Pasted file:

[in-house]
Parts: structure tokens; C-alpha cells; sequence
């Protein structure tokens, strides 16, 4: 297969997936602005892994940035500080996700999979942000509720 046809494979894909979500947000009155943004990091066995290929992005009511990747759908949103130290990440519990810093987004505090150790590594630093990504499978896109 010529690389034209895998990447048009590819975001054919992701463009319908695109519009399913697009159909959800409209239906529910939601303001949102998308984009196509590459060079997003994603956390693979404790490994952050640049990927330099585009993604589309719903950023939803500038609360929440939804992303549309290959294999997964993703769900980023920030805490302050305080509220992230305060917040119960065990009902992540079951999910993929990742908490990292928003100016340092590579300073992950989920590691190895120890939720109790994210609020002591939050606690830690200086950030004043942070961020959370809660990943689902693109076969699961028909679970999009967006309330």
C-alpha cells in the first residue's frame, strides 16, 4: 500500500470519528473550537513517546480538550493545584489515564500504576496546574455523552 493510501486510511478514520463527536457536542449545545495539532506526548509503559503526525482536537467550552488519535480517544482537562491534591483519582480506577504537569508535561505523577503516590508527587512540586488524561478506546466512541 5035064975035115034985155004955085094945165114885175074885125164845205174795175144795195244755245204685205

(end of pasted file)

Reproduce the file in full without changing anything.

[in-house]
Parts: structure tokens; C-alpha cells; sequence
């Protein structure tokens, strides 16, 4: 297969997936602005892994940035500080996700999979942000509720 046809494979894909979500947000009155943004990091066995290929992005009511990747759908949103130290990440519990810093987004505090150790590594630093990504499978896109 010529690389034209895998990447048009590819975001054919992701463009319908695109519009399913697009159909959800409209239906529910939601303001949102998308984009196509590459060079997003994603956390693979404790490994952050640049990927330099585009993604589309719903950023939803500038609360929440939804992303549309290959294999997964993703769900980023920030805490302050305080509220992230305060917040119960065990009902992540079951999910993929990742908490990292928003100016340092590579300073992950989920590691190895120890939720109790994210609020002591939050606690830690200086950030004043942070961020959370809660990943689902693109076969699961028909679970999009967006309330």
C-alpha cells in the first residue's frame, strides 16, 4: 500500500470519528473550537513517546480538550493545584489515564500504576496546574455523552 493510501486510511478514520463527536457536542449545545495539532506526548509503559503526525482536537467550552488519535480517544482537562491534591483519582480506577504537569508535561505523577503516590508527587512540586488524561478506546466512541 5035064975035115034985155004955085094945165114885175074885125164845205174795175144795195244755245204685205